Regulators also accused one air pollution monitoring app of spreading rumors by providing data in December indicating Chengdu was the third most polluted city in the world.
While China’s short-staffed environmental watchdogs are keen to involve the public in enforcing standards, authorities are wary that social media-driven protests against chemical plants, waste incinerators or nuclear processing facilities could trigger protests.
“In general, there is hope at the provincial and ministerial level that they will not try to shut down all these other sources, but what they’re really concerned about is that they will show something that isn’t scientific,” said Ma Jun, director of the Institute for Public and Environmental Affairs (IPE), a non-government organization campaigning for greater transparency.
“This is a challenge in this era of mobile internet and social media,” he noted.
The MEP did not respond to a faxed request for comment.
Despite progress on official information disclosure, led, Ma says, by the environment ministry, there are still gaps, with agencies like the National Development and Reform Commission lagging and some local governments “reluctant and resistant.”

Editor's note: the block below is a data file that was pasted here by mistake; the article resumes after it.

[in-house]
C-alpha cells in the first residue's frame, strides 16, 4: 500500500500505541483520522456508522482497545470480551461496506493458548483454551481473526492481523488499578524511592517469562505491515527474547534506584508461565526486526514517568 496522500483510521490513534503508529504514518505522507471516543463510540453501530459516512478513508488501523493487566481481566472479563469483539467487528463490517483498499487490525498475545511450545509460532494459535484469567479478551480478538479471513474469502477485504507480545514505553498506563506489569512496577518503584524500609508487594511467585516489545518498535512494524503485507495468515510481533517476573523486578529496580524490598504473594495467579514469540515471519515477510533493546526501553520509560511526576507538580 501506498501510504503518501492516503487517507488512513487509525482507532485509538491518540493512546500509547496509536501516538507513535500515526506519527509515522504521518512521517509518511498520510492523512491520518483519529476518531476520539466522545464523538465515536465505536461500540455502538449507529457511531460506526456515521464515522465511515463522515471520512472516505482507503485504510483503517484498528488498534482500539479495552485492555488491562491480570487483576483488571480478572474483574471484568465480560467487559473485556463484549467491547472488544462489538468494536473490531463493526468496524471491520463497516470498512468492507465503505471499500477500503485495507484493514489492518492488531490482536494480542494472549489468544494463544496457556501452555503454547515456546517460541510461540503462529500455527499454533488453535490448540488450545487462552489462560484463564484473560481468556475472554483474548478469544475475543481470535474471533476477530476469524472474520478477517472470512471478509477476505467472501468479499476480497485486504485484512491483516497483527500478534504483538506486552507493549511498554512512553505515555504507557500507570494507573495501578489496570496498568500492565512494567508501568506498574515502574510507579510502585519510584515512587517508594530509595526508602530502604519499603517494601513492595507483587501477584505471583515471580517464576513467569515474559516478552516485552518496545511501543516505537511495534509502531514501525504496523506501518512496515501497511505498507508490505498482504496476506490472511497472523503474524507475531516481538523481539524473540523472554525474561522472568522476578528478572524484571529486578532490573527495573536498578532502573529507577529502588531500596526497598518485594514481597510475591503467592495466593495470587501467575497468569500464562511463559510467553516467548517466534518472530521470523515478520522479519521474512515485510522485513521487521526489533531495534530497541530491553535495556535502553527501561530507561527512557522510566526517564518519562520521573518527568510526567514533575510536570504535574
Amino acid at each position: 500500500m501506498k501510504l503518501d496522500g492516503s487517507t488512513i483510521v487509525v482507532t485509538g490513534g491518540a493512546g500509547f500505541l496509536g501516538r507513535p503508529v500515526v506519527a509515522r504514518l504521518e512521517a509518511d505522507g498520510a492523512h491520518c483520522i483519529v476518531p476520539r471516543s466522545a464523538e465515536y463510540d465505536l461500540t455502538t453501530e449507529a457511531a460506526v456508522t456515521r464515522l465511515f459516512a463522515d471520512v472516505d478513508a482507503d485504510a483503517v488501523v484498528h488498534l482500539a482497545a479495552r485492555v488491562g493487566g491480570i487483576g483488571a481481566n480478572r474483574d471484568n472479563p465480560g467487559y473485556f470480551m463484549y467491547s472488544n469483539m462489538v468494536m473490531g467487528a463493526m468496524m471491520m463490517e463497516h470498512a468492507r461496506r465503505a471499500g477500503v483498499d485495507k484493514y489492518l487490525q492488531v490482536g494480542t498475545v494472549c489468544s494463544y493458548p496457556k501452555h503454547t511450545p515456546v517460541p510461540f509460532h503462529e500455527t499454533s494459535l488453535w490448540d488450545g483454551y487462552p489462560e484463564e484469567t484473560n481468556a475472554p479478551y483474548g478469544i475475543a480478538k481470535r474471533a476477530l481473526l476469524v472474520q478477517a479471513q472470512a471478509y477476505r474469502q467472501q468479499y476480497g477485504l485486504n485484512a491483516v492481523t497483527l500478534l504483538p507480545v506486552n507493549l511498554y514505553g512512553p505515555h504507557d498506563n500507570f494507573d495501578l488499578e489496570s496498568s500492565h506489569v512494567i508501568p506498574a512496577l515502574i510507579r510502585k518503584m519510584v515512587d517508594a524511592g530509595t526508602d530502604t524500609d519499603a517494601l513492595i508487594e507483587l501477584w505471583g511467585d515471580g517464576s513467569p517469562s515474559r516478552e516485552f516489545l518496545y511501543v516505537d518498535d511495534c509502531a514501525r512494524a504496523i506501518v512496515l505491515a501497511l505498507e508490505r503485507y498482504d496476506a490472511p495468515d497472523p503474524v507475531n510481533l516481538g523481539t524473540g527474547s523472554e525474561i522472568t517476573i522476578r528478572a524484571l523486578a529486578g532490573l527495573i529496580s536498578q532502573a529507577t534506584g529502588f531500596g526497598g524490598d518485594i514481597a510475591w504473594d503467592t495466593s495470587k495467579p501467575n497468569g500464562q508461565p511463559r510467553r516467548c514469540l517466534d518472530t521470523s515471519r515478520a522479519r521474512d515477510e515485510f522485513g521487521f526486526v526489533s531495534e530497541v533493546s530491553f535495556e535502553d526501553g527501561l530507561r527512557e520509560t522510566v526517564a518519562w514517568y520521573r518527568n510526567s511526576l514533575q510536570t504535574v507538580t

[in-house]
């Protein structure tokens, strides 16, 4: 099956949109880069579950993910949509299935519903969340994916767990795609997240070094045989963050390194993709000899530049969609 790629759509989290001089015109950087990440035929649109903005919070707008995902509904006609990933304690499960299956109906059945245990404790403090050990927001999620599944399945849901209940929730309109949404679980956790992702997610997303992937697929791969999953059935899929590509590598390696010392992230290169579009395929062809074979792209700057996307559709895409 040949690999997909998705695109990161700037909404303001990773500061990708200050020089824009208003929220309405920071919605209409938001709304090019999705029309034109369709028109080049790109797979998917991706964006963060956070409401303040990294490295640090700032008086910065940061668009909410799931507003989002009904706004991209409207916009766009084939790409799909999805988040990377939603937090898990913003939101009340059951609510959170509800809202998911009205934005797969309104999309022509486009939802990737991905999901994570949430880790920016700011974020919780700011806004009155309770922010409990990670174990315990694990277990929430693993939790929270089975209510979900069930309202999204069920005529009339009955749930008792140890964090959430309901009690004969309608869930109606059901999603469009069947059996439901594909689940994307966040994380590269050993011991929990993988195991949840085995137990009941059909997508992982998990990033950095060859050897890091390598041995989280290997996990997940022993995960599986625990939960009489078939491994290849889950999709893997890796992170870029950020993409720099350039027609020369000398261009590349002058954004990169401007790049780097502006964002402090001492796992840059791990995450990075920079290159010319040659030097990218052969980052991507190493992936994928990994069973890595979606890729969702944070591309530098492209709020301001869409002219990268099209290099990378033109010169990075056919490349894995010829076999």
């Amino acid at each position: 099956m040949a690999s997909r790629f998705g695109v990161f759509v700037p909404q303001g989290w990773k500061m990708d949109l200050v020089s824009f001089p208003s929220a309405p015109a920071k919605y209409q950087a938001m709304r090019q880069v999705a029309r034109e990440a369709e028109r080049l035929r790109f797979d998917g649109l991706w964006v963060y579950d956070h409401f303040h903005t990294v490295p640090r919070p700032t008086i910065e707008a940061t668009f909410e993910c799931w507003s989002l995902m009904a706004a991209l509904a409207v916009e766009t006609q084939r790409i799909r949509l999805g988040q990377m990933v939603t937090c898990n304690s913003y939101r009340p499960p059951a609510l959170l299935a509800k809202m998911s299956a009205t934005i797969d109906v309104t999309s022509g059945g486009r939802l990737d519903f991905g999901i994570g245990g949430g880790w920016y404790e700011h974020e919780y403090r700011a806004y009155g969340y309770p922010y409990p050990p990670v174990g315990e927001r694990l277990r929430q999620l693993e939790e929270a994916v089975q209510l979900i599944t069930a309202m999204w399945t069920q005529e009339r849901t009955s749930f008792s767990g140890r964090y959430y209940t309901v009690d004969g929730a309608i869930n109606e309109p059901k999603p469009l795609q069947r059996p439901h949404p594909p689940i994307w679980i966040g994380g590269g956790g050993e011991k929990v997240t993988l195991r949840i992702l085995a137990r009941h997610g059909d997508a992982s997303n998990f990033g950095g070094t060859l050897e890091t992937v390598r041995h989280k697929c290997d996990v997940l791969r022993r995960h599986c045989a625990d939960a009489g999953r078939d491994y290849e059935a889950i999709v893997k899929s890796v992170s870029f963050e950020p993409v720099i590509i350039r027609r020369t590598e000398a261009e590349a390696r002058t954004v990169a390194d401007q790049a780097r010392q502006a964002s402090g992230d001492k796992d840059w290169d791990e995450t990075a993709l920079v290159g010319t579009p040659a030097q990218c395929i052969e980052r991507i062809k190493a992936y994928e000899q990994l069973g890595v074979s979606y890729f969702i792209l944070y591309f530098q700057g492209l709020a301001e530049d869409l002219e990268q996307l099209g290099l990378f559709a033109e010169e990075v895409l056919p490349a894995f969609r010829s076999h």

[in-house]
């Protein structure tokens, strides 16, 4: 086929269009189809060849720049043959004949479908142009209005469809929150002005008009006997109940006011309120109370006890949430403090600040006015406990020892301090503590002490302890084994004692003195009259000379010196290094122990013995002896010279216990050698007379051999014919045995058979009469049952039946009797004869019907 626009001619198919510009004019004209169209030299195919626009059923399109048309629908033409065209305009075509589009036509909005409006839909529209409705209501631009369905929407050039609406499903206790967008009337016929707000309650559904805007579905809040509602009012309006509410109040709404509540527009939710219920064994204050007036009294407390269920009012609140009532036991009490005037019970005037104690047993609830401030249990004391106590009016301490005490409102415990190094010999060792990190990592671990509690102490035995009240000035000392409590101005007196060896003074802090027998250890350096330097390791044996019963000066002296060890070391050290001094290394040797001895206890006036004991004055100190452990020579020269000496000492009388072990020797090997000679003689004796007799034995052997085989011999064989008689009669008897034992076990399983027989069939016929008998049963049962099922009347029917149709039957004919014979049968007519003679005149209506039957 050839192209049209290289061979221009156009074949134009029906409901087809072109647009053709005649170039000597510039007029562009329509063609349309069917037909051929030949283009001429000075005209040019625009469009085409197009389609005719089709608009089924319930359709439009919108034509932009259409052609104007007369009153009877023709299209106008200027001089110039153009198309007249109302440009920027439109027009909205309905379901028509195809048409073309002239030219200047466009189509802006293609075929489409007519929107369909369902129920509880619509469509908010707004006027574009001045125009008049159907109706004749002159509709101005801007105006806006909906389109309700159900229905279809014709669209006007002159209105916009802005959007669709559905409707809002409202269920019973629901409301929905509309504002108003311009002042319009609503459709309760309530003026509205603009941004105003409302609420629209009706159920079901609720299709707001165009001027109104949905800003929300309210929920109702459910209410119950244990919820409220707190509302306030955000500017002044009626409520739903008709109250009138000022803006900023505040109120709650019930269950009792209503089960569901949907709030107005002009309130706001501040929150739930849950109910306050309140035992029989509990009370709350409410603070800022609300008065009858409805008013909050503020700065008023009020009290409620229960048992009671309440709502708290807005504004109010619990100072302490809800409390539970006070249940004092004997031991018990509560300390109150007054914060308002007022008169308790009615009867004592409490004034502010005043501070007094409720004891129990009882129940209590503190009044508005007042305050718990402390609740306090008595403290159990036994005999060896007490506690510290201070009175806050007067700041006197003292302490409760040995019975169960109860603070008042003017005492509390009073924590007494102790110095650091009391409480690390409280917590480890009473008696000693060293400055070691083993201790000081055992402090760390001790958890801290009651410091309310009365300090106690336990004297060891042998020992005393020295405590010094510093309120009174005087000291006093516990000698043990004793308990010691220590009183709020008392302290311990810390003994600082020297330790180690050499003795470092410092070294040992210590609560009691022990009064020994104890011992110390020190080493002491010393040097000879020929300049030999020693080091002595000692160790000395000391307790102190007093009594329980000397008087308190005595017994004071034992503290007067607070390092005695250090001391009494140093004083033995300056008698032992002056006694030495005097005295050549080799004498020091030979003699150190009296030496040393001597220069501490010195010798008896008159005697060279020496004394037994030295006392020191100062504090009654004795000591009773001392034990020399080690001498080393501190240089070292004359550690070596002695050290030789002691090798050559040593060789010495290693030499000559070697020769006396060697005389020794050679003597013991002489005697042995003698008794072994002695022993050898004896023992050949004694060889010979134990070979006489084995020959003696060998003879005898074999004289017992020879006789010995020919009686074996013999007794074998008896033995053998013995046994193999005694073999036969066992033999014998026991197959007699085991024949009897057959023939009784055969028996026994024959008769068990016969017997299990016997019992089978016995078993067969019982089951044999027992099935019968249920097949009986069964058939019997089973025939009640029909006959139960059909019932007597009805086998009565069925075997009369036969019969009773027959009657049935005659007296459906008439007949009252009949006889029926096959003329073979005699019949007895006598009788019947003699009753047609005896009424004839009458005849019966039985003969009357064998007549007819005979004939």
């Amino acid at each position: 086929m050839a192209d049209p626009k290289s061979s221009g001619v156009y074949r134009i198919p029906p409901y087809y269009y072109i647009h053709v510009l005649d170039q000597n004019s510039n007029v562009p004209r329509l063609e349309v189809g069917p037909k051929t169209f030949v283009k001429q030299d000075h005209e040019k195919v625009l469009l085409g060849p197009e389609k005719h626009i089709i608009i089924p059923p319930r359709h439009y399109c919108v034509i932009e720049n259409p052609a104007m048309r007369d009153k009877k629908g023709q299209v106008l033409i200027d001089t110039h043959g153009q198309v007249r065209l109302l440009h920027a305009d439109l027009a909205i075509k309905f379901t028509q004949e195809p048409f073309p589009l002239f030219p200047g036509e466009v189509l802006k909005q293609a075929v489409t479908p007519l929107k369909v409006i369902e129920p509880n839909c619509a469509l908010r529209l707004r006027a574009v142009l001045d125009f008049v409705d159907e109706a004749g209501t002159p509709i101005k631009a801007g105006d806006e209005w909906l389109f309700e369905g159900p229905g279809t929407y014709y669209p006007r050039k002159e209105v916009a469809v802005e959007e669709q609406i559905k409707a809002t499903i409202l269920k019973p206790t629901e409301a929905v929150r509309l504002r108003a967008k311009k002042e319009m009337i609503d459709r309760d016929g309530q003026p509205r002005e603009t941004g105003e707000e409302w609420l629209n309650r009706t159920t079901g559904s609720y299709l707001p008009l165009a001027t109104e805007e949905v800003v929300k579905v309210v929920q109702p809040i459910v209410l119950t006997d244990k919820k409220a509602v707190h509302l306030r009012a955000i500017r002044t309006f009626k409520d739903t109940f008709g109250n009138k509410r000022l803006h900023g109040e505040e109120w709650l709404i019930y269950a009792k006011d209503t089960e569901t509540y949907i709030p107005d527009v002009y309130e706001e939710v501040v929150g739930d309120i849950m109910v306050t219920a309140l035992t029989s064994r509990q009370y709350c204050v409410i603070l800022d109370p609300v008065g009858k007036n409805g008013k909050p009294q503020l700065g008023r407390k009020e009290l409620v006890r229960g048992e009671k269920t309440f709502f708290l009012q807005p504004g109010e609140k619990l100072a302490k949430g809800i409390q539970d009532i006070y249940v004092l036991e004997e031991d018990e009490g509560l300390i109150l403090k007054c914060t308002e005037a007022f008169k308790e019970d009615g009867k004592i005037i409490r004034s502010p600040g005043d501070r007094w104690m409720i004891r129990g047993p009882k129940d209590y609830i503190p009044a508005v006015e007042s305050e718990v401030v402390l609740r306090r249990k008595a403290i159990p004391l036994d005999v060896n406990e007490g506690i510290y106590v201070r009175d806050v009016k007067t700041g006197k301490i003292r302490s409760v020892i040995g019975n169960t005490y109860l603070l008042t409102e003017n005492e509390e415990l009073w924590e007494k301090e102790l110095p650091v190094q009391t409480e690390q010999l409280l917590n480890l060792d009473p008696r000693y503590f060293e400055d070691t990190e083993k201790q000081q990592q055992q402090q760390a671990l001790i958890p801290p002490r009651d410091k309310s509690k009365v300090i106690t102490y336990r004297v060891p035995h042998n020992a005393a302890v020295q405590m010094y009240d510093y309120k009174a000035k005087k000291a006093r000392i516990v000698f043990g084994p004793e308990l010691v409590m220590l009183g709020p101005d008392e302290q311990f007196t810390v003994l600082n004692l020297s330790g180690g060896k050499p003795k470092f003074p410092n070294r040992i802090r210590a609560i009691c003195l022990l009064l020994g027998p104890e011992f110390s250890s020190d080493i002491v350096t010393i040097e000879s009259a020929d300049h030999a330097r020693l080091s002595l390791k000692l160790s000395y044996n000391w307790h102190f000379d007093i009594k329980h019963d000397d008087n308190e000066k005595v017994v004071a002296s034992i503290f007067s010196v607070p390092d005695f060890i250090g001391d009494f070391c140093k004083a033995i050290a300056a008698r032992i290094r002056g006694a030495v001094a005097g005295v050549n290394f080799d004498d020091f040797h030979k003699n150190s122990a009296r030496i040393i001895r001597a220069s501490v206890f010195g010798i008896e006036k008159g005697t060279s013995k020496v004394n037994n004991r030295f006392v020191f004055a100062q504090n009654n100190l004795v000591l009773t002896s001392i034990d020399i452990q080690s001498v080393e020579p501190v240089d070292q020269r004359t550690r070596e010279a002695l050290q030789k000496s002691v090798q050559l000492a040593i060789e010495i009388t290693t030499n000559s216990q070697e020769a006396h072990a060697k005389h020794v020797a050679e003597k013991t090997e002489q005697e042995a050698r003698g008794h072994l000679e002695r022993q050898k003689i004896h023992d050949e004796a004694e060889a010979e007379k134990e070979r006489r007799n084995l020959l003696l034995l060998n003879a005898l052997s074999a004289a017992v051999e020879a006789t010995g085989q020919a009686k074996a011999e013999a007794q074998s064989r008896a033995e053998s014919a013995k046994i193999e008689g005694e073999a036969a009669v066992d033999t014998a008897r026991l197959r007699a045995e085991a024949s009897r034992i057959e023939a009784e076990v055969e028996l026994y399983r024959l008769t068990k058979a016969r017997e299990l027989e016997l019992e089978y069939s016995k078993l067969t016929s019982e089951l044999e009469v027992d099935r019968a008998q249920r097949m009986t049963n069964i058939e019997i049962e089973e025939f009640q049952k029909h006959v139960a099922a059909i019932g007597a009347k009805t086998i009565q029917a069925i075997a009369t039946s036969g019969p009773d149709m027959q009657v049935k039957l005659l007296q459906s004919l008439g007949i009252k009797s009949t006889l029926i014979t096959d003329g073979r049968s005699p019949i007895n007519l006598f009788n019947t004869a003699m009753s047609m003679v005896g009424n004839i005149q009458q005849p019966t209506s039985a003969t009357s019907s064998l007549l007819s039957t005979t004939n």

China still does not give out data for climate-warming carbon dioxide emissions, and offers only incomplete heavy metal pollution figures – a sensitive issue following food scandals in rice-growing regions. There is also reluctance to allow the free publication of sensitive data on the health impact of pollution.
There is no database on the health impact from pollution that companies, say, could access to help them decide where to locate staff.
While Chinese media have cited foreign studies on the correlation between smog and mortality – including the heavy death toll in London in the winter of 1952-53 – there have been few equivalent Chinese studies.
As winter pollution gripped much of northern China last month, the health ministry told state media it had no data linking smog to cancer, and it was too early to reach any conclusions about the impact of PM2.5 – the tiny particles that form smog – on human health, though foreign researchers say the evidence was available.